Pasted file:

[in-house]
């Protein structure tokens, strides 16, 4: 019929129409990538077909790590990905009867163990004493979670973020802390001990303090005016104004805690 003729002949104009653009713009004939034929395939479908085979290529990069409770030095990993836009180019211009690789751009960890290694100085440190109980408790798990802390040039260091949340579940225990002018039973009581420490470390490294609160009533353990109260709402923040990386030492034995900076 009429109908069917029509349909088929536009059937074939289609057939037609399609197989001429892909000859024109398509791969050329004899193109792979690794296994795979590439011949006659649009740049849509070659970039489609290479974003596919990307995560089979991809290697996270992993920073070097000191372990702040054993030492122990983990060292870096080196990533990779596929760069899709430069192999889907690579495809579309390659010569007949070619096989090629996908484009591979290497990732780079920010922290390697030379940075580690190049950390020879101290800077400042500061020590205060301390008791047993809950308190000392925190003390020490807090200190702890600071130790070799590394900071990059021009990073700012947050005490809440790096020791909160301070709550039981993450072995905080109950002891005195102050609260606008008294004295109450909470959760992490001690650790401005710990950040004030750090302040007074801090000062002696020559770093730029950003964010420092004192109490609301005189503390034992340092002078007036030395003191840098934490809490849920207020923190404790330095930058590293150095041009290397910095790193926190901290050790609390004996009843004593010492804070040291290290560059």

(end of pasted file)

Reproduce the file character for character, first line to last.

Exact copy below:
[in-house]
């Protein structure tokens, strides 16, 4: 019929129409990538077909790590990905009867163990004493979670973020802390001990303090005016104004805690 003729002949104009653009713009004939034929395939479908085979290529990069409770030095990993836009180019211009690789751009960890290694100085440190109980408790798990802390040039260091949340579940225990002018039973009581420490470390490294609160009533353990109260709402923040990386030492034995900076 009429109908069917029509349909088929536009059937074939289609057939037609399609197989001429892909000859024109398509791969050329004899193109792979690794296994795979590439011949006659649009740049849509070659970039489609290479974003596919990307995560089979991809290697996270992993920073070097000191372990702040054993030492122990983990060292870096080196990533990779596929760069899709430069192999889907690579495809579309390659010569007949070619096989090629996908484009591979290497990732780079920010922290390697030379940075580690190049950390020879101290800077400042500061020590205060301390008791047993809950308190000392925190003390020490807090200190702890600071130790070799590394900071990059021009990073700012947050005490809440790096020791909160301070709550039981993450072995905080109950002891005195102050609260606008008294004295109450909470959760992490001690650790401005710990950040004030750090302040007074801090000062002696020559770093730029950003964010420092004192109490609301005189503390034992340092002078007036030395003191840098934490809490849920207020923190404790330095930058590293150095041009290397910095790193926190901290050790609390004996009843004593010492804070040291290290560059």